There are tens of thousands of blogs written by women that are simply someone’s record of the beauty products that they have used and enjoyed. They are easy to find and most of them get at least a few comments, if only from other women doing similar blogs. Lots of them are really buzzing with huge lists of comments from excited readers. Holistic Green Beauty is very much like one of those blogs, but although I don’t imagine he is the only male doing it he is the only one I can find without looking too hard. He is doing pretty well with a fair bit of engagement from his readers. But given that he writes well, is very diligent at getting posts out and covers a lot of popular stuff you would have thought he would be doing better. It is a good read if you are looking for an independent viewpoint.
(Danny who writes the blog does have a particular reason for his interest in skincare. He divulges in the about section that he has a chronic skin condition. But he doesn’t make this the focus of his blog, so I have ignored it.)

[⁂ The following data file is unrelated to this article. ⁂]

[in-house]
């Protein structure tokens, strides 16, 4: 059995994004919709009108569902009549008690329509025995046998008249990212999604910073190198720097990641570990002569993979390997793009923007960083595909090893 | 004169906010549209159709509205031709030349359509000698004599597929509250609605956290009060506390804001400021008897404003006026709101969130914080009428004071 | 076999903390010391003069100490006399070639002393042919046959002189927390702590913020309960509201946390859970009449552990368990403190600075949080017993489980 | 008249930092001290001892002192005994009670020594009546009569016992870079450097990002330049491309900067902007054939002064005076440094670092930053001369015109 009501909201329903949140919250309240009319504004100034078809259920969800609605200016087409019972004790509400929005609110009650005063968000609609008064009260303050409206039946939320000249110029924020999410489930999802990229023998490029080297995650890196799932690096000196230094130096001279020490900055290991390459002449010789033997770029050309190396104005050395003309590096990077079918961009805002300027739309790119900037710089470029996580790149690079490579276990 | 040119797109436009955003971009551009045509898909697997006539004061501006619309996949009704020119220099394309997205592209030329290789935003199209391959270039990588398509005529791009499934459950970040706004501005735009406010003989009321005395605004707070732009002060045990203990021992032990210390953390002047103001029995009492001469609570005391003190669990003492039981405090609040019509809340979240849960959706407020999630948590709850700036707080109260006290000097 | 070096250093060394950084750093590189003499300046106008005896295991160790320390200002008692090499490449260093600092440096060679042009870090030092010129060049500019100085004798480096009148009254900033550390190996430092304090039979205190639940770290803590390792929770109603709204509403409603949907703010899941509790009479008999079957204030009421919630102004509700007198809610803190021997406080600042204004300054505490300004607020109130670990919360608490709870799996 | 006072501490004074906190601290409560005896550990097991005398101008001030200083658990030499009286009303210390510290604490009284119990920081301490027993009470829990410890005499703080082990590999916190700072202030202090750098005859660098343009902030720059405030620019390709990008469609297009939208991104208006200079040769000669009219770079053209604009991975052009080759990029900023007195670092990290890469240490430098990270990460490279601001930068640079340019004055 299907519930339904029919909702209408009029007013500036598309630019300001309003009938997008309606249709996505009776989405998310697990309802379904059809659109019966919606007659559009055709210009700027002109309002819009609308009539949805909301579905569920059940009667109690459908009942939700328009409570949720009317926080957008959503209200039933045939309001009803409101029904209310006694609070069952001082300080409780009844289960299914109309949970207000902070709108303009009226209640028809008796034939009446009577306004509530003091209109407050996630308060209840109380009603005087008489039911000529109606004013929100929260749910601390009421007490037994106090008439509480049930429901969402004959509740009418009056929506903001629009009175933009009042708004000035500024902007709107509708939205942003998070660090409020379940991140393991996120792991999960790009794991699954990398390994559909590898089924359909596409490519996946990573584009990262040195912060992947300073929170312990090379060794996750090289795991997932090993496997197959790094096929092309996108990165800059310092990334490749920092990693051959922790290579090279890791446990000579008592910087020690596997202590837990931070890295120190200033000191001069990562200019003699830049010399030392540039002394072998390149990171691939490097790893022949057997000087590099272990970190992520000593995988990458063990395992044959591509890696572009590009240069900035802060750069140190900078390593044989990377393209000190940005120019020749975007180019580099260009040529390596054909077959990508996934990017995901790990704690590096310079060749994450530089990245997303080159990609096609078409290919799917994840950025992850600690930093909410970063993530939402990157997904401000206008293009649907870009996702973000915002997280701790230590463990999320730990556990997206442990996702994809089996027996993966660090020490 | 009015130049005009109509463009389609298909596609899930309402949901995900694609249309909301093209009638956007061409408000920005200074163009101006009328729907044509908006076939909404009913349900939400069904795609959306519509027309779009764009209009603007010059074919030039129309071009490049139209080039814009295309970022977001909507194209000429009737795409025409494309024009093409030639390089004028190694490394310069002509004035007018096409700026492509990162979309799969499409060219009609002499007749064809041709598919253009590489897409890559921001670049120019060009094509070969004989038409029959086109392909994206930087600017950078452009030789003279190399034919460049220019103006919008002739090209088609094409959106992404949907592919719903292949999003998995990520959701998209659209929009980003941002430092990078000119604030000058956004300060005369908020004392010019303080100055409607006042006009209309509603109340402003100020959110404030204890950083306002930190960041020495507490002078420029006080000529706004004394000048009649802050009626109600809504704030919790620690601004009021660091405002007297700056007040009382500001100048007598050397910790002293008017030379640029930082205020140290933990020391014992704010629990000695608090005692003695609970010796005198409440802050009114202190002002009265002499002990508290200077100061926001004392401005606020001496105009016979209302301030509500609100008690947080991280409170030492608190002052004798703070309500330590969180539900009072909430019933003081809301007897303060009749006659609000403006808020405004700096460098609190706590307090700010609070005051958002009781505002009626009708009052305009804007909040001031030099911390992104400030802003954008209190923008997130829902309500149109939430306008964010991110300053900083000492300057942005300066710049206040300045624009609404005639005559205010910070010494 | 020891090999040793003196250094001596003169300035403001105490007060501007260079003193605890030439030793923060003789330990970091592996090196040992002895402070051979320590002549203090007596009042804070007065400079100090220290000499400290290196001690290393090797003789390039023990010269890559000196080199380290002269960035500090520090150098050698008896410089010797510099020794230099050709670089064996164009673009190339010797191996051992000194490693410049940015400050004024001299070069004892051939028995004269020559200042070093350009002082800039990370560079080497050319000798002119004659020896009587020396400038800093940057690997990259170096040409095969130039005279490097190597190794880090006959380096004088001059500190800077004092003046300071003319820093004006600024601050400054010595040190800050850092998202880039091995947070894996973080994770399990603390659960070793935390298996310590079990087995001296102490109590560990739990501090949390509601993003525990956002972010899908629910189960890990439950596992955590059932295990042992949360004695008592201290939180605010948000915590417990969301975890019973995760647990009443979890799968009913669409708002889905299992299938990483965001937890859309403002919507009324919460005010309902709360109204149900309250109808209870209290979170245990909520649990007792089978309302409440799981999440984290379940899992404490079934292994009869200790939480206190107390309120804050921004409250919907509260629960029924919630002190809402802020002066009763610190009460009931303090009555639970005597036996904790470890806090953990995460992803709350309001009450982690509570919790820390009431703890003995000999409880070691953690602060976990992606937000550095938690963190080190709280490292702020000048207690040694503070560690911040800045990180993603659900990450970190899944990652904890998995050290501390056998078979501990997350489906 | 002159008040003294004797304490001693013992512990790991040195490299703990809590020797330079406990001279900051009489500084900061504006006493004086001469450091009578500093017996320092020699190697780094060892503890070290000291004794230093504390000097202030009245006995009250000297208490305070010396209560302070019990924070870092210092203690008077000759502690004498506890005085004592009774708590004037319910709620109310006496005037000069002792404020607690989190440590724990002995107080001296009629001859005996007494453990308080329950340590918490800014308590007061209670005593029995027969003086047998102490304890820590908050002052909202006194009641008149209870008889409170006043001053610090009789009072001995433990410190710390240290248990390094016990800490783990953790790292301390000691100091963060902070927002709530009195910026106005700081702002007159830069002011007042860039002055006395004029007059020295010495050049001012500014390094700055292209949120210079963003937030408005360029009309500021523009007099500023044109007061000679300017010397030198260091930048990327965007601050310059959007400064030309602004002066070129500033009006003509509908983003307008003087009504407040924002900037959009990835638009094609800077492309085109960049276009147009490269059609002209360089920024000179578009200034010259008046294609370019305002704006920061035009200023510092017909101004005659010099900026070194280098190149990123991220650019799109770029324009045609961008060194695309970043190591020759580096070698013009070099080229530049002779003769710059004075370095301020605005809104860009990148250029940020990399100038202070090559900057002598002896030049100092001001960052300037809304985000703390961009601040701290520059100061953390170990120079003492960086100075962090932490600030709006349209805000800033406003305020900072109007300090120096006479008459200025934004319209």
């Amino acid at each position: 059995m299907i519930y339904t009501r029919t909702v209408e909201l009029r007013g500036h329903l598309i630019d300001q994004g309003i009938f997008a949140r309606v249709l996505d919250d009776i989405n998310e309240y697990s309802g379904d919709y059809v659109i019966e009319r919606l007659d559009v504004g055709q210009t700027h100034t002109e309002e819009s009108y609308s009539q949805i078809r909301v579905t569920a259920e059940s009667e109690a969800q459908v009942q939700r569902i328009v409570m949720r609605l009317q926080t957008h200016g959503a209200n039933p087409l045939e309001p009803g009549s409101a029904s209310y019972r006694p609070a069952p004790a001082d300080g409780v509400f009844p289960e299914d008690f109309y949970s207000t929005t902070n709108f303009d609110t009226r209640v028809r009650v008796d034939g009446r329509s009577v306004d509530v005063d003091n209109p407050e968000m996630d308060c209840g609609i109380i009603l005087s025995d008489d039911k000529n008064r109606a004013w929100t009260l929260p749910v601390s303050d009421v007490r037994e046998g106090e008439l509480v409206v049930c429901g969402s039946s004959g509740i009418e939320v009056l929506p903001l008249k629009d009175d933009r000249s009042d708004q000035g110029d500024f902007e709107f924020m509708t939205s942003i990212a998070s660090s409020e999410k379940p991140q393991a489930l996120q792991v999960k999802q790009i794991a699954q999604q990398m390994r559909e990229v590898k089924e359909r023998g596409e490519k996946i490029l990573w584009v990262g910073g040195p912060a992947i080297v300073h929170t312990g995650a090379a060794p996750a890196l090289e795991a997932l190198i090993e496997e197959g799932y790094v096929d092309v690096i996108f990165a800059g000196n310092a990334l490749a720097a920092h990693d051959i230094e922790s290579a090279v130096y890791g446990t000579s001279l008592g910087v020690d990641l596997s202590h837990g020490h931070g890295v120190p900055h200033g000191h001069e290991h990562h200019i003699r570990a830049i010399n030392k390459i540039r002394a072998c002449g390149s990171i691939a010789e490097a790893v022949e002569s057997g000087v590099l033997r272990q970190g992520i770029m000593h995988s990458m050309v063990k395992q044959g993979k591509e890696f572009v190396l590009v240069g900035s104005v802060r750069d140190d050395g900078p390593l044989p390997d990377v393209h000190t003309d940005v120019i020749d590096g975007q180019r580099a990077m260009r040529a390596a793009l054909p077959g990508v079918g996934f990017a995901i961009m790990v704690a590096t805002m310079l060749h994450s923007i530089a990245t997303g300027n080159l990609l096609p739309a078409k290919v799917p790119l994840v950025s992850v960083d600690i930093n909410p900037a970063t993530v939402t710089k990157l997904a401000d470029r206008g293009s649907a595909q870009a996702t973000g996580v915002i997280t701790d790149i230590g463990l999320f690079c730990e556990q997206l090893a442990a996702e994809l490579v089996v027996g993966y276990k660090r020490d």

I couldn’t really include it on a list of male grooming blogs as it is almost entirely devoted to fragrances, but while on the subject of blogs written by men The Candy Perfume Boy really needs a mention. If you are reading this and wondering whether you should start a blog yourself this is the one that really shows how to do it. He produces new material nearly every day, researches thoroughly always has something to say. Fragrance is pretty much impossible to write about but this guy manages to do it and is rewarded with a very high level of response from the generally indifferent and sensation seeking inhabitants of cyberspace.